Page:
New York Times Profiles Documentary Aimed To Help Parents Discuss Sex, HIV/AIDS With Their KidsNew York Times reporter Donald McNeil on Tuesday profiled the new documentary "Please Talk to Kids About AIDS," which aims to help parents talk about sex and HIV/AIDS with their children. The film features two sisters -- Vineeta and Sevilla Hennessey, ages six and four -- as they accompany their parents, who are the filmmakers, to the XVI International AIDS Conference in Toronto in 2006. The documentary has been shown to schools of public health and at film festivals.
According to McNeil, a stop at the Condom Project's booth at the conference prompted the filmmakers, Brian Hennessey and Radia Daoussi, to center the film on their daughters. The sisters interview top HIV/AIDS experts and advocates -- including Anthony Fauci, director of NIH's National Institute of Allergy and Infectious Diseases, International AIDS Society Director Craig McClure and conference co-chair Mark Wainberg. The girls also talk to condom distributors, a sex toy salesperson, a cross-dresser and an Indian transgender hijra.
According to McNeil, the sisters ask questions such as "How does AIDS get into your body?" and "How come they want to have sex with each other?" Fauci in response to one question said, "You know ... when a man and a woman have sexual relationships they get infected. And also from injecting from a needle that is contaminated with the virus." McNeil said the girls get "straightforward answers about bodies conjoining" from McClure, as well as about commercial sex work from a sex worker-rights advocate.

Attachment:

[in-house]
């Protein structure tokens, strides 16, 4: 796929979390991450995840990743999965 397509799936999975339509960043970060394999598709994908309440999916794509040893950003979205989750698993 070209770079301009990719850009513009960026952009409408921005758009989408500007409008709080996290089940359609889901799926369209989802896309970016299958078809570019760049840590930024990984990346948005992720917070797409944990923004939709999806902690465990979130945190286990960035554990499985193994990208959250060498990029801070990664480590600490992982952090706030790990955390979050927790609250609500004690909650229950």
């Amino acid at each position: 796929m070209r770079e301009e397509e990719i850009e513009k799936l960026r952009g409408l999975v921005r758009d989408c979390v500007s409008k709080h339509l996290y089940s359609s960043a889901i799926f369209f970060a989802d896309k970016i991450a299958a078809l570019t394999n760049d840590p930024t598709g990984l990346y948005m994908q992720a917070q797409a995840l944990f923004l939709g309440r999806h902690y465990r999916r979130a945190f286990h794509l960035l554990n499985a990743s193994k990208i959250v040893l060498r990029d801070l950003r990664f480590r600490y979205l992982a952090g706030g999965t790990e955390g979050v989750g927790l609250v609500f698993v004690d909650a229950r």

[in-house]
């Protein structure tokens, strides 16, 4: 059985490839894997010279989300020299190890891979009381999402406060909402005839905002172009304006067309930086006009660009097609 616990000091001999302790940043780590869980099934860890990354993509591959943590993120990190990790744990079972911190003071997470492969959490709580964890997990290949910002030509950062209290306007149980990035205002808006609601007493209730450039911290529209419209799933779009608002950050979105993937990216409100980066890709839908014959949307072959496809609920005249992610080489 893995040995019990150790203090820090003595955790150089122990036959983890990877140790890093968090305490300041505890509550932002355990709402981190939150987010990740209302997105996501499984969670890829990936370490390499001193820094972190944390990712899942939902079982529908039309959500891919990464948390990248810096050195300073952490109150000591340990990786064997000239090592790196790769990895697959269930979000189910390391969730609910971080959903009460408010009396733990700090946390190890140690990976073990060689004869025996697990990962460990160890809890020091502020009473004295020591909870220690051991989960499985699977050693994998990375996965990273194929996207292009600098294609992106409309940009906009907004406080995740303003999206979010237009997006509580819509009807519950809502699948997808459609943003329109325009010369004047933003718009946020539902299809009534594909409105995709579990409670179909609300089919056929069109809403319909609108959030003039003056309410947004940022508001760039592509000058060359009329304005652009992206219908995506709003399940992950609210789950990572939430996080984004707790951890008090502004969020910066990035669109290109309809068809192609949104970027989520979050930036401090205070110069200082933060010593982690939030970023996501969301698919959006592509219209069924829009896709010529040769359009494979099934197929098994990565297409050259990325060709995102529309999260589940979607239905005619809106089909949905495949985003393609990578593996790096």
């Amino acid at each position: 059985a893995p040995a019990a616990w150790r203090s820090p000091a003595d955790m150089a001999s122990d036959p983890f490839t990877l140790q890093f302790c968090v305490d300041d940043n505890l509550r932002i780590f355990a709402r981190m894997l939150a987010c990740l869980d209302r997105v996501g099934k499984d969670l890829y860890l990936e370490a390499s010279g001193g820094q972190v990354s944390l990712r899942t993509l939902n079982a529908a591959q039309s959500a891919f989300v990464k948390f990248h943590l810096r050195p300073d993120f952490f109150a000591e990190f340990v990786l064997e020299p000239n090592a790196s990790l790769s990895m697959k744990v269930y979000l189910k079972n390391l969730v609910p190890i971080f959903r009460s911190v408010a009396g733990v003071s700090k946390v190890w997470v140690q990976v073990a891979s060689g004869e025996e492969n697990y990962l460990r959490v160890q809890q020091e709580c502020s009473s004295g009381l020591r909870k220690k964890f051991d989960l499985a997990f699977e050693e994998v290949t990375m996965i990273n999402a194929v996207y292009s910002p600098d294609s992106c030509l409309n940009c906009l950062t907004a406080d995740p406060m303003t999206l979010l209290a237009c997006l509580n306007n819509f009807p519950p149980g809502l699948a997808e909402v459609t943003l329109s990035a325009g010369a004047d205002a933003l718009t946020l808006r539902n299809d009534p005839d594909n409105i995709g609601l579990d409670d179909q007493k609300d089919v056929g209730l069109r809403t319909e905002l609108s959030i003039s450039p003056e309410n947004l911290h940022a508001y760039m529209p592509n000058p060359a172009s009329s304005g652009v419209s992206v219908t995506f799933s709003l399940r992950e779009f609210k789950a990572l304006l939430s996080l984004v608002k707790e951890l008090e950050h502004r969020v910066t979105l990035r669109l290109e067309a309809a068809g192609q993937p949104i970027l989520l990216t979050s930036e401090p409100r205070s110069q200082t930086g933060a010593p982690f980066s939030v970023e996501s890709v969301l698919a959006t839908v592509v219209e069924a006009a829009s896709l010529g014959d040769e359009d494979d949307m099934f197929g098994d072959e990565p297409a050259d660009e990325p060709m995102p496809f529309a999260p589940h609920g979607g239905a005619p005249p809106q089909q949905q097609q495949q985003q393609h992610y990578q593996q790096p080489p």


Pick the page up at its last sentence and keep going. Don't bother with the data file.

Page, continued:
According to McNeil, the film is "not really for children" in its present form. "For a parent, however, watching someone else's very young child ... grapple with the topic is a powerful exhortation to begin thinking about how to talk to one's own," McNeil writes. Daoussi said that there is no right age to talk to kids about sex and HIV/AIDS. "It's when they're ready," Daoussi said, adding, "It's our own discomfort that's the problem, not theirs. Kids don't have taboos" (McNeil, New York Times, 2/26).
The film is available online. This is part of the KHN Morning Briefing, a summary of health policy coverage from major news organizations. Sign up for an email subscription.